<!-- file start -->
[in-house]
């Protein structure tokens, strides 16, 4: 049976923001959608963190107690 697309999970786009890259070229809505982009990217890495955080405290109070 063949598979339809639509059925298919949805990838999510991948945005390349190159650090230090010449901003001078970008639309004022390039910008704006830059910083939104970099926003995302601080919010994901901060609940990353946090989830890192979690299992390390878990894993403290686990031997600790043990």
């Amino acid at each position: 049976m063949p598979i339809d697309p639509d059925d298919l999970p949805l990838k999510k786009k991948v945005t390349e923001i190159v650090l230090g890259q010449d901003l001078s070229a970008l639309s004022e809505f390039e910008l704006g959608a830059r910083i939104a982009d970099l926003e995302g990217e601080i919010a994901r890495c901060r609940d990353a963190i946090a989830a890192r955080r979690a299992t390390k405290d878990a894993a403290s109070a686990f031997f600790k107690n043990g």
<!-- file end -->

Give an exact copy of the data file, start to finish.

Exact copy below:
[in-house]
């Protein structure tokens, strides 16, 4: 049976923001959608963190107690 697309999970786009890259070229809505982009990217890495955080405290109070 063949598979339809639509059925298919949805990838999510991948945005390349190159650090230090010449901003001078970008639309004022390039910008704006830059910083939104970099926003995302601080919010994901901060609940990353946090989830890192979690299992390390878990894993403290686990031997600790043990």
């Amino acid at each position: 049976m063949p598979i339809d697309p639509d059925d298919l999970p949805l990838k999510k786009k991948v945005t390349e923001i190159v650090l230090g890259q010449d901003l001078s070229a970008l639309s004022e809505f390039e910008l704006g959608a830059r910083i939104a982009d970099l926003e995302g990217e601080i919010a994901r890495c901060r609940d990353a963190i946090a989830a890192r955080r979690a299992t390390k405290d878990a894993a403290s109070a686990f031997f600790k107690n043990g």